Blinken Goes to China With Potential Trouble on Horizon

Secretary of State Antony J. Blinken will arrive in China on Wednesday to try to preserve the recent and delicate stabilization of ties between the United States and China, as tensions over trade, territorial disputes and national security threaten to derail relations again.

Even as Mr. Blinken’s plane approached Shanghai, the challenges ahead were apparent. He was set to land just hours after the U.S. Senate passed a bill, which President Biden is expected to quickly sign into law, that provides $8 billion to Taiwan and the Indo-Pacific region, and could also lead to a nationwide ban on the Chinese-owned app TikTok.

The political season in the United States also looms as a complication. With the presidential election nearing, Democrats and Republicans are vying to appear tougher on China. And if former President Donald Trump is re-elected, he could reverse Beijing’s and Washington’s efforts to steady the relationship.

During Mr. Blinken’s three-day trip, which will also include a visit to Beijing, he plans to press Chinese officials on a wide range of issues, including its support for Russia, cheap Chinese exports that U.S. officials say threaten American jobs, and Chinese ships’ aggressive maneuvers in the South China Sea, a senior State Department official told reporters in a telephone briefing.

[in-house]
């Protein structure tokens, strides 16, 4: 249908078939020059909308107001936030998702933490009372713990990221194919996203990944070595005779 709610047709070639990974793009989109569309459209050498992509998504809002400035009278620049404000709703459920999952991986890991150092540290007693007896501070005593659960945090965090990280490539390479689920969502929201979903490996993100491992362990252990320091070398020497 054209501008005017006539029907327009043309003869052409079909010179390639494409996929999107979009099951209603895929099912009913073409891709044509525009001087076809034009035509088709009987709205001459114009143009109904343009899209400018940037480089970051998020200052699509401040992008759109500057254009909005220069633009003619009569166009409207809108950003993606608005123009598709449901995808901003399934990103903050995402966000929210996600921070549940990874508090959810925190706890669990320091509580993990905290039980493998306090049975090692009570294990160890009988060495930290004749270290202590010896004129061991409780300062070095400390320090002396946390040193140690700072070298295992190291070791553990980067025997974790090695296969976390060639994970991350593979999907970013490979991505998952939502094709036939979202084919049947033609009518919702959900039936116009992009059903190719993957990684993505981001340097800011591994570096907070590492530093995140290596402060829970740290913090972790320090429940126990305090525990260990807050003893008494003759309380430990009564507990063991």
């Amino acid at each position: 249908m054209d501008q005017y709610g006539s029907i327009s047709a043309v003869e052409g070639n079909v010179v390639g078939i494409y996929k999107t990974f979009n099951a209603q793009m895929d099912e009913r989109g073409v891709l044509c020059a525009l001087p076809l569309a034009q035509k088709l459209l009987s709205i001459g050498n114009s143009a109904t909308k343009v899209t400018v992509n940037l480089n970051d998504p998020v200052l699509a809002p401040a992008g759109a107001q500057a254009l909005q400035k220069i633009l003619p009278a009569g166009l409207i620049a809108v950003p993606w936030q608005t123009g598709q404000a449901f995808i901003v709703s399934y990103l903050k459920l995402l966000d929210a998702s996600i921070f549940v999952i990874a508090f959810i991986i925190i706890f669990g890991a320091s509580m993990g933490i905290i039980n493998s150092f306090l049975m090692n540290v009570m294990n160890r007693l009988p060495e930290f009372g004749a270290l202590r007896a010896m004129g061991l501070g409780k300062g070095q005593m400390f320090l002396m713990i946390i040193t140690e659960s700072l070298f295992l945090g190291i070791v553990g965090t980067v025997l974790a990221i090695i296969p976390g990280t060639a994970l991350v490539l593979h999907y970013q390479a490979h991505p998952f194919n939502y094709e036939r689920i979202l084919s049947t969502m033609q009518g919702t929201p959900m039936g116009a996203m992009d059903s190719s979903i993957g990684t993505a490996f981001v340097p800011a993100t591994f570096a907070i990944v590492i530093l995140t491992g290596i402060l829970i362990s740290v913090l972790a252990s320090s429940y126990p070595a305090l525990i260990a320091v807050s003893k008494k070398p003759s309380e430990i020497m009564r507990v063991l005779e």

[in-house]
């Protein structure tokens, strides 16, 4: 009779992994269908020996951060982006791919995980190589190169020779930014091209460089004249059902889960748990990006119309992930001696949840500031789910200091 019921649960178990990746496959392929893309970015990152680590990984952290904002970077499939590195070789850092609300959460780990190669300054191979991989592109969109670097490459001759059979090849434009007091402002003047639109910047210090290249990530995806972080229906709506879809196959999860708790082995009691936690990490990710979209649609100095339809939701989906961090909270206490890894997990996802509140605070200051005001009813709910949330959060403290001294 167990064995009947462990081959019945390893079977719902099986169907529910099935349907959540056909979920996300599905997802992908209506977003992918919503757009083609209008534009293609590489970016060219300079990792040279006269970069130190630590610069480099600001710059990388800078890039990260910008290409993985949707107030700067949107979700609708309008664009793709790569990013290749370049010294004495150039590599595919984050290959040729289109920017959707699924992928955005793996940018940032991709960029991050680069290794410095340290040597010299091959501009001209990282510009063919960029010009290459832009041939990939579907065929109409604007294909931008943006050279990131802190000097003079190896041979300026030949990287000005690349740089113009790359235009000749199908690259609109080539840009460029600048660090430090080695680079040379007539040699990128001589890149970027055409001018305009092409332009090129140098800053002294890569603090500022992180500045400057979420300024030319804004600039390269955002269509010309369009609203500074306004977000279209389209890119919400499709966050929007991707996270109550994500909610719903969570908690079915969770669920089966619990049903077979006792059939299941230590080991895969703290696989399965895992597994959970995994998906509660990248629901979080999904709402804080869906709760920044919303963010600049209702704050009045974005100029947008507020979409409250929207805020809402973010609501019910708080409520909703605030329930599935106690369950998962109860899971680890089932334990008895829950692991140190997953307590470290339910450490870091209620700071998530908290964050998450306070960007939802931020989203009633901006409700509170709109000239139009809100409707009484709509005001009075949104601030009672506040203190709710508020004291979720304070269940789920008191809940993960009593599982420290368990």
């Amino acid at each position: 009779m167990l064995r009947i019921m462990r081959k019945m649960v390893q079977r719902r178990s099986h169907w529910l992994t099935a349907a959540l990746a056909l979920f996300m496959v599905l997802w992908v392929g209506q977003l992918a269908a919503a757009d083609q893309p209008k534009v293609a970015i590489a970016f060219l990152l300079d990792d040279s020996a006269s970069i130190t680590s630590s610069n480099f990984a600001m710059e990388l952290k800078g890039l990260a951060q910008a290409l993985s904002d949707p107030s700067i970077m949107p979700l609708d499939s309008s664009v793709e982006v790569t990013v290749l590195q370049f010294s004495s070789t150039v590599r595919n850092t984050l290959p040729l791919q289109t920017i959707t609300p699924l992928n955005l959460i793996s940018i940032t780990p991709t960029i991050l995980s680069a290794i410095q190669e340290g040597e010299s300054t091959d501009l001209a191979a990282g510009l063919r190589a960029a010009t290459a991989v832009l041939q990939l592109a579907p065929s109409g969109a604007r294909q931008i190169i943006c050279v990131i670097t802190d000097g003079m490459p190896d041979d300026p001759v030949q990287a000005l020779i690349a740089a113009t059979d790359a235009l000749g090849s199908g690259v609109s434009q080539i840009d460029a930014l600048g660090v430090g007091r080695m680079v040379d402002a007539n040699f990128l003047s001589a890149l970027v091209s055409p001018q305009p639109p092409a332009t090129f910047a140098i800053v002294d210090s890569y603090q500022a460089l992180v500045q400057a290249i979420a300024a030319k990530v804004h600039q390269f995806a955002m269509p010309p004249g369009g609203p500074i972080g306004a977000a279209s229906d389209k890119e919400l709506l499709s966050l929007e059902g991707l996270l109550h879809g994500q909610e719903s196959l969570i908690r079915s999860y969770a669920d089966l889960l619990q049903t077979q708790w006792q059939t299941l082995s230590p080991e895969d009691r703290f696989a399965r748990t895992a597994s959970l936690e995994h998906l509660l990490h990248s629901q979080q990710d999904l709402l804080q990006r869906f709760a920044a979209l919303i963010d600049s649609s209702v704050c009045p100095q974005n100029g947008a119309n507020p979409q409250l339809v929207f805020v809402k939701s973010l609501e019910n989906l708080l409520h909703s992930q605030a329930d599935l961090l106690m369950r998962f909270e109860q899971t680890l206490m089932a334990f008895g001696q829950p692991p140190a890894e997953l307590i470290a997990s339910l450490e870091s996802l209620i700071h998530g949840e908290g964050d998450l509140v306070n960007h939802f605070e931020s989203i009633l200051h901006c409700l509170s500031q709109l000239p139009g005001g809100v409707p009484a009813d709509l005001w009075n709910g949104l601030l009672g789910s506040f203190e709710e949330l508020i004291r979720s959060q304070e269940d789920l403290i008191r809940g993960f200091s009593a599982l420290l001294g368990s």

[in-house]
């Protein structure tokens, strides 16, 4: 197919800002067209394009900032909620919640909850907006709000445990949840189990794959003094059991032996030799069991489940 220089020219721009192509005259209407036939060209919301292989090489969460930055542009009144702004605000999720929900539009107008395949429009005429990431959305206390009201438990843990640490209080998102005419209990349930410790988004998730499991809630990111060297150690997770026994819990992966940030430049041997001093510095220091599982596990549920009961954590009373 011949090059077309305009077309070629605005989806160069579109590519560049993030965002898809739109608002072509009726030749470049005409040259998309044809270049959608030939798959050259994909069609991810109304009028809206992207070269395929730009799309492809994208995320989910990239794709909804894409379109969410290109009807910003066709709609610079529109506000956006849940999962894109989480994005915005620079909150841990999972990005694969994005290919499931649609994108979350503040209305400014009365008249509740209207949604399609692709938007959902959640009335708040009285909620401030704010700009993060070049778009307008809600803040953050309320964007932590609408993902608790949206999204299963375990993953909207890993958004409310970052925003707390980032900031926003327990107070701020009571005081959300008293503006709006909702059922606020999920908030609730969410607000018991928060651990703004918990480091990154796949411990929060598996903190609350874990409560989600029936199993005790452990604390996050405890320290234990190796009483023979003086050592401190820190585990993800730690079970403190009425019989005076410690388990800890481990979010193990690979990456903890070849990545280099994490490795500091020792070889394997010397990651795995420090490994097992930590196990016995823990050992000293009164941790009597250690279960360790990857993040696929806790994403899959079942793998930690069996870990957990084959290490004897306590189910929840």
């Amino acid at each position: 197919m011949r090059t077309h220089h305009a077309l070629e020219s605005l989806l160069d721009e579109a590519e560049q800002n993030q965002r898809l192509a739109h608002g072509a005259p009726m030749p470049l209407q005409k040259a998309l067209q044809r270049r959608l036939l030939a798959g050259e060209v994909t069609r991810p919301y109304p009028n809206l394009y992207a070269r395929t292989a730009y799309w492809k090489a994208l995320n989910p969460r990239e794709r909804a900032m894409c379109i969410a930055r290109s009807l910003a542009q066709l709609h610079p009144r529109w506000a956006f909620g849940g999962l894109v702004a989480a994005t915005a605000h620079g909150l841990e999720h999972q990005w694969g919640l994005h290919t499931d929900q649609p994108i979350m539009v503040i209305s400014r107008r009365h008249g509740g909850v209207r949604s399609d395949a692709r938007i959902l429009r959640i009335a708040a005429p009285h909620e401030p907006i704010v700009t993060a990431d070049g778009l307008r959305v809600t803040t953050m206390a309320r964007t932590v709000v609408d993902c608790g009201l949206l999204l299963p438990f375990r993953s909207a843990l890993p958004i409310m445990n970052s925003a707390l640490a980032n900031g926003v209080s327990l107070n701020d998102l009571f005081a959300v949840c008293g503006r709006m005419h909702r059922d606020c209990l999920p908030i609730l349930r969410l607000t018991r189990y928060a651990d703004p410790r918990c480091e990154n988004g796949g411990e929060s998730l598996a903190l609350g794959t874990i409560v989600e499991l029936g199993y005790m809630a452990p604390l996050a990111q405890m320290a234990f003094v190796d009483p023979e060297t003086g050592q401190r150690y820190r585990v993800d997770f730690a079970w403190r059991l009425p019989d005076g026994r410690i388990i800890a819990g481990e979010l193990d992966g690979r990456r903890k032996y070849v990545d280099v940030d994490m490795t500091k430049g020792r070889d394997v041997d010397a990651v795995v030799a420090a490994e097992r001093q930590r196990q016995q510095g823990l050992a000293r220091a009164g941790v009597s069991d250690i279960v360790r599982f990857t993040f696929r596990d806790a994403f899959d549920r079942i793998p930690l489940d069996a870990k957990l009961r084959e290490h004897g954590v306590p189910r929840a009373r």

Chinese officials are likely to bring up American support for Taiwan, the self-governing island that China claims, and trade restrictions that Beijing calls discriminatory.

Mr. Blinken is expected to meet with China’s foreign minister, Wang Yi. It is not clear whether he will meet with China’s leader, Xi Jinping, as he did during his last visit, in June.

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